"Look mom, a fox, wolf, husky!" - Zooming in on the appearance and character of the Japanese Akita Inu.


First impressions count, and in the case of the Japanese Akita Inu that is probably what started many people's attraction to it. Of course there's much more to tell about the Akita Inu than just the looks, but that's still where we're going to start; zooming in on their majestic appearance.

The world of the Akita Inu is a colorful one. Their coat comes in a variety of colors, being aka/red (and goma/sesame), brindle (aka-tora/red, kuro-tora/black and shimofuri/silver) and shiro/white. In Japan these colors are divided about 60%, 30%, 10%. Next to that it comes with its famous urajiro, the breed’s typical whitish hair at specific parts of the body. The FCI speaks of the sides of the muzzle and on the cheeks (which is actually more like omotejiro instead of urajiro), at the under-side of jaw, neck, chest, body and tail as well as the inside of the legs.

The Japanese akita inu - it's a colorful world

The Japanese akita inu - it's a colorful world

Furthermore, that diversity in color and typical urajiro is brought in a multiple layers. Though commonly defined as a “double coat”, the Akita Inu's coat actually consists out of three types of hair. Firstly, there’s the outer guard coat, which is about 1.5 cm longer in length than regular coat and needs to stand out like needles. Secondly, there’s the regular coat; coarse, tough and shielding the body against injuries and water-repellent. And thirdly there’s their woolly undercoat, thick, fine and immensely soft. This part of the coat is extra thick during winter to provide with extra insulation and looses volume during the warmer months of the year. On a whole it’s worth noting the coat of the Akita Inu nowadays sometimes tends to be too soft and flat, something that causes the body to get completely wet during rain and snow. Instead of being rather open and stiff, giving it full form and function.

So surely all that hair should go somewhere? Of course, but unlike with some breeds, don’t be too afraid of running into dog hair everywhere. While the Akita Inu does loose coat, that's mostly twice a year. Many owners try "manage" this explosion of hair loss by brushing it out, but that will take them many weeks. Instead, the solution can be way quicker. Giving the Akita Inu’s fluffiness just a little more attention (meaning washing and—more importantly—using a blaster to really blow all lose coat out) will almost cut the shedding period down by half. The rest of the year the Akita Inu will still lose hairs, though in our opinion in a far more acceptable low volume and a price more than happily paid.

The Structure of the Japanese akita inu

The Structure of the Japanese akita inu

Abovementioned color and coat of course form only a part of the Akita Inu's attraction. Their total construction, including "bone", muscle, tail, eyes, ears and muzzle form what makes this breed so kirei (beautiful). Most preferably in the right proportions, which becomes clear in the illustration above. This brings us to a relevant question: Is the Akita Inu just a good looking dog or is there more to its appearance?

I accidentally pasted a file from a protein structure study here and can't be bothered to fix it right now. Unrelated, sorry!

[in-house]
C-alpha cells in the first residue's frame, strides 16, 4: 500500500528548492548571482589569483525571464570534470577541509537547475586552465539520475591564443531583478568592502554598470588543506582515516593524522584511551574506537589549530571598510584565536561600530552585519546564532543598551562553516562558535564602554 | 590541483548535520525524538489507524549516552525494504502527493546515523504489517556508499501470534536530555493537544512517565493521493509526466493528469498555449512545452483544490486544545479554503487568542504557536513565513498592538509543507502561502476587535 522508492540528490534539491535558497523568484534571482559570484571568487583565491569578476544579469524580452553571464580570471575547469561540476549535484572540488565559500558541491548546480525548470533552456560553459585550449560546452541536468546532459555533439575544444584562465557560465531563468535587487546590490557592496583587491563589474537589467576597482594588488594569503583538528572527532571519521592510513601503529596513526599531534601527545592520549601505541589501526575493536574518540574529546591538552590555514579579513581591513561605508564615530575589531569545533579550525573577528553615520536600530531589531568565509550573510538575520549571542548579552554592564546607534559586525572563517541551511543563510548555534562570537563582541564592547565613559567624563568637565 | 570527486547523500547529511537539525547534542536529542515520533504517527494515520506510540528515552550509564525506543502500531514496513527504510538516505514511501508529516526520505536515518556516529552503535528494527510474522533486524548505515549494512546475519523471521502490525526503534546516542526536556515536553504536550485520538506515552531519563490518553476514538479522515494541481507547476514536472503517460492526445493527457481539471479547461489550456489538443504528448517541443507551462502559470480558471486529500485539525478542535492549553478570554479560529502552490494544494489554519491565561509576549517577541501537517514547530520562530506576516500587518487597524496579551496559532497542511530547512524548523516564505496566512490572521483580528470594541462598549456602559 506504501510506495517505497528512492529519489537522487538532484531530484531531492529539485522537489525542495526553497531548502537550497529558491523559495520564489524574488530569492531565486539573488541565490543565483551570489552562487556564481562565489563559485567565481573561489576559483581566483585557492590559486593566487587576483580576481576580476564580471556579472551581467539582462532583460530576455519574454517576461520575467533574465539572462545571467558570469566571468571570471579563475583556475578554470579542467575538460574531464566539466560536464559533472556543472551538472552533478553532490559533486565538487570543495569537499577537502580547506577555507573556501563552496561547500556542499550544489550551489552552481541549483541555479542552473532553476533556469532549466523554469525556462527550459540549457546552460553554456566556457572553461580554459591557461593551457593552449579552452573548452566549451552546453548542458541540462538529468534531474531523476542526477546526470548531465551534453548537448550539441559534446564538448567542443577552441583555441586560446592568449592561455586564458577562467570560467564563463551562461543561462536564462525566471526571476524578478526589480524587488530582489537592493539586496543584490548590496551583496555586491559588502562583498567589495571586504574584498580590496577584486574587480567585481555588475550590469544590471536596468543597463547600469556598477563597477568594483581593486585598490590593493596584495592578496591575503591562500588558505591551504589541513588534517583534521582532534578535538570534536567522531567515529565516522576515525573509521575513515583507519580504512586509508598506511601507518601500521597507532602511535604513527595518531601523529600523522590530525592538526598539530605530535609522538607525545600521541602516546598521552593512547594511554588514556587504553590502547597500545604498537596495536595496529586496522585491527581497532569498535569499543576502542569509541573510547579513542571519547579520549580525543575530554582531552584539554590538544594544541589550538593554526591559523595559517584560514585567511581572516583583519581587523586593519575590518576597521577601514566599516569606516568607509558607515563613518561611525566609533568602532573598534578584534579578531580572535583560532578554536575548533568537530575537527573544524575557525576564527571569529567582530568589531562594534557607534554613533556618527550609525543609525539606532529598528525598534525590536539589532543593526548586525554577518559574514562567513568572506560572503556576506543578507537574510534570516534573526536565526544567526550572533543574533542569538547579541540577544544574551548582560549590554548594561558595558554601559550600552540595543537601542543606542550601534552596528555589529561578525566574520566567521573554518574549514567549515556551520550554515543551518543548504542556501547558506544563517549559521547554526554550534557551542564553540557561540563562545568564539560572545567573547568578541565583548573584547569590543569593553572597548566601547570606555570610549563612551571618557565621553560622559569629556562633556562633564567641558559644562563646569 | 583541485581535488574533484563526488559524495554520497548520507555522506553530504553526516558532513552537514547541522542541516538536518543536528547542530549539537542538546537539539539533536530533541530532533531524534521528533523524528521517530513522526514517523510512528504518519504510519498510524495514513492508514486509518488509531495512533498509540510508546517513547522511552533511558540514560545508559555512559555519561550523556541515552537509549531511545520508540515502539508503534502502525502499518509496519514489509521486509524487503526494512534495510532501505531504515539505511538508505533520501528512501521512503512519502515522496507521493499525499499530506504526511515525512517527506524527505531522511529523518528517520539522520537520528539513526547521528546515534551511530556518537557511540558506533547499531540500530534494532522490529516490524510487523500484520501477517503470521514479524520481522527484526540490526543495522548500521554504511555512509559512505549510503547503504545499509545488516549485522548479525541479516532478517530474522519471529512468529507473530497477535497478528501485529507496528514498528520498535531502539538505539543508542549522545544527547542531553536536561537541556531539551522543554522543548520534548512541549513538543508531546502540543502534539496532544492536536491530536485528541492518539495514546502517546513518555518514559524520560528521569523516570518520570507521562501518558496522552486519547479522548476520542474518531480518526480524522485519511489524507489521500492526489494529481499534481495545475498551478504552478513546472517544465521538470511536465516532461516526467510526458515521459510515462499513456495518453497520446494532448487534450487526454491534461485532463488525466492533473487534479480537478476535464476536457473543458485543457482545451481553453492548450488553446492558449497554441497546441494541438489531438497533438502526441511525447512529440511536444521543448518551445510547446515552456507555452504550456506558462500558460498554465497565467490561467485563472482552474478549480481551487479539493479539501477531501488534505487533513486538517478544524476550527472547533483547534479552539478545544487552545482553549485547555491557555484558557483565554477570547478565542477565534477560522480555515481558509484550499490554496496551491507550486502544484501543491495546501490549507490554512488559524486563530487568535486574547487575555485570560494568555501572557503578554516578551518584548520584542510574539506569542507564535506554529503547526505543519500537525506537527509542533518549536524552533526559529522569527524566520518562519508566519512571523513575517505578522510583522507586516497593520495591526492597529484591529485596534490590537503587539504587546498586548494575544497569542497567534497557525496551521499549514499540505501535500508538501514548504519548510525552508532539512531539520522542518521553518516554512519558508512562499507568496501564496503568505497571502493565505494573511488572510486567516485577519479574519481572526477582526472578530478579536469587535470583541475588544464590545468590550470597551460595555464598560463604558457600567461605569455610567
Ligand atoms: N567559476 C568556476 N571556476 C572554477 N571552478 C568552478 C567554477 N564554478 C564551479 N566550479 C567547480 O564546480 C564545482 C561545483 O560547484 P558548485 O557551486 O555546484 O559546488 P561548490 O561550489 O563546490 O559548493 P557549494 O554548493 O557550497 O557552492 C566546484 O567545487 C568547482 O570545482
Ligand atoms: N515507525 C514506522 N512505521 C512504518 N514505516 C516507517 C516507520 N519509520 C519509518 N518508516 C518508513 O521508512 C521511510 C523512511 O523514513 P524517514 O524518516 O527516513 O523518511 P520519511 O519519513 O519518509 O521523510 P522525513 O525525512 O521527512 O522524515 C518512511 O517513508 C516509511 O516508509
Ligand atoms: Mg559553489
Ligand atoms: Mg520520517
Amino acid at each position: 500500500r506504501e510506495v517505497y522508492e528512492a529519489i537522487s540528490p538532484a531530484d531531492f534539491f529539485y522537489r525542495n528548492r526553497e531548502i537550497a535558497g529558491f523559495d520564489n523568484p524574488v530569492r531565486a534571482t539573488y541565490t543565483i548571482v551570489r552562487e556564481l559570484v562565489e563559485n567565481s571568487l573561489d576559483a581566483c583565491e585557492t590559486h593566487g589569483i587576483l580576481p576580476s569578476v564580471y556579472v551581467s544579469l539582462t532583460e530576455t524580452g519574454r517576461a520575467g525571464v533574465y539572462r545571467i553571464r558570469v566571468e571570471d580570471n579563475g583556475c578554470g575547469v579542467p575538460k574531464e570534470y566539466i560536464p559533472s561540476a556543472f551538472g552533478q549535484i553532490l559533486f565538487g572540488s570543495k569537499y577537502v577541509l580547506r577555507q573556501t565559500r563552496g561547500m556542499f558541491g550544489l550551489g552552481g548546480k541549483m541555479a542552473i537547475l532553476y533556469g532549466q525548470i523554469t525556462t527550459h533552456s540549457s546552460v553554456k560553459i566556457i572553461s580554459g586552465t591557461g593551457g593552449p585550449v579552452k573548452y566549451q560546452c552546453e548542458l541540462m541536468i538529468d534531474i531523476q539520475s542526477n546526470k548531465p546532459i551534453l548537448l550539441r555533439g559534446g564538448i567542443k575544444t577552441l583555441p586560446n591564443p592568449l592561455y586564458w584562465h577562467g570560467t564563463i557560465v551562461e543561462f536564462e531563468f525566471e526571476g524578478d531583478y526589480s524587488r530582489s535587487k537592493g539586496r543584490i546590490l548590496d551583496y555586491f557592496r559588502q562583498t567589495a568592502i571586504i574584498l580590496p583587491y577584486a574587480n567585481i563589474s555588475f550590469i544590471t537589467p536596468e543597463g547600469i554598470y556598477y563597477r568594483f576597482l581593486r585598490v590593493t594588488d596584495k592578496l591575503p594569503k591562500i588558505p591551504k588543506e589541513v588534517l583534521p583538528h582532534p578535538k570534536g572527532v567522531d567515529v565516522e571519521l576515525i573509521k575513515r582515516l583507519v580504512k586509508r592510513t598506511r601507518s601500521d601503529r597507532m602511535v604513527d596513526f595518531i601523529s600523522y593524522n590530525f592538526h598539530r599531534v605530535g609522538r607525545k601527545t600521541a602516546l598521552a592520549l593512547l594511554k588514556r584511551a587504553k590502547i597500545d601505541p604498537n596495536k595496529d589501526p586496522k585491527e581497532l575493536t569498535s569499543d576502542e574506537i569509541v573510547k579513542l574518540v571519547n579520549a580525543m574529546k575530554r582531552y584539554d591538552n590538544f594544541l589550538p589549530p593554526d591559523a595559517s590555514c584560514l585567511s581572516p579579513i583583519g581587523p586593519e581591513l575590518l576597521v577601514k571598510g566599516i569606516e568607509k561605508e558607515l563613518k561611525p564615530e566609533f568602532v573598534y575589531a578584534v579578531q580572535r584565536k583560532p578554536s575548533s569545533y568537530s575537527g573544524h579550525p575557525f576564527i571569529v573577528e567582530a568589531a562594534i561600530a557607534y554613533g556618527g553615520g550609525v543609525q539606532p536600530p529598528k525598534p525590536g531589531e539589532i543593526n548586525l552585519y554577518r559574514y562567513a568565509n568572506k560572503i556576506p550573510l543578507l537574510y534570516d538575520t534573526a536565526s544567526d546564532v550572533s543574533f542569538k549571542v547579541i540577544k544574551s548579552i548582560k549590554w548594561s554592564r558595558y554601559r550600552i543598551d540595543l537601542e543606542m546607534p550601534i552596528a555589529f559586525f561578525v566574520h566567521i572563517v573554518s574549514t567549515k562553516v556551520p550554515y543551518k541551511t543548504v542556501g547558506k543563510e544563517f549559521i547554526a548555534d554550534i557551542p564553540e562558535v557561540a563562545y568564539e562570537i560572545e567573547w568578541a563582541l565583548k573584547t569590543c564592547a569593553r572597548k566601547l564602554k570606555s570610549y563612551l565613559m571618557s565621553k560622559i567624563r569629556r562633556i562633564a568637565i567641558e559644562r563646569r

Whether it be the sweeping eagle in his flight, or the open apple-blossom, the toiling work-horse, the blithe swan, the branching oak, the winding stream at its base, the drifting clouds, over all the coursing sun, form ever follows function, and this is the law.
— Sullivan, Louis H. (1896)

Whereas this sentence quotes an architect that had nothing to do with the dog world, hopefully it does help you understand the Akita Inu better as a whole. History has shaped this four legger into what it is today and form truly follows function here. Its beauty is the result of its (snowy and mountainous) birthplace and former use (hunting), explaining not only its exterior (its double coat and lack of angulation), but also its character. While the Akita Inu's natural temperament is calm and composed, its origins also called for a dog that was full of spirit, fearless, courageous and bold. In Japan the way they were used for hunting was a rather independent one. A hunter would go into the woods with only one or two dogs that would pinpoint boars and even bears. A different way of hunting (and in different surroundings) compared to its Western counterparts, which explains why they look nothing alike. 

Also, Japanese hunting asked for a dog that could make its own decisions and therefore could sometimes be (and still is) "a little" stubborn. As they were often flying solo, it didn't necessarily call for a super social dog. So even though the Akita Inu can be friendly with others, don't expect Golden Retriever like behavior. They will likely not be mr. Popular and instead will be a bit reserved towards strangers (humans & dogs). This Nihon Ken might even get into an occasional fight because of its pride and being misunderstood (due to its strange tail and upward ears). However, it will also thoughtfully share its love and attention with a selected few. Those receiving that will get something truly special. 

It is that total package why many owners say "If it's not an Akita, then it's just a dog". Combined with its size and strength however, it is also not necessarily a fit for everybody. Don't get me wrong, having a dog like this can be a dream come true, but when not guided properly it can turn into a pretty bad one. Still, the Japanese Akita Inu is by no means a devil or terrorist, it just needs the right match. Many claim the Akita Inu is not a beginner's breed and in general I would agree to that. There are, for people with the right mentality, always exceptions to the rule though. When needs and expectations of both dog and owner are met, even novice owners can offer a super home. Perhaps even better than somebody who previously owned a Labrador for 14 years.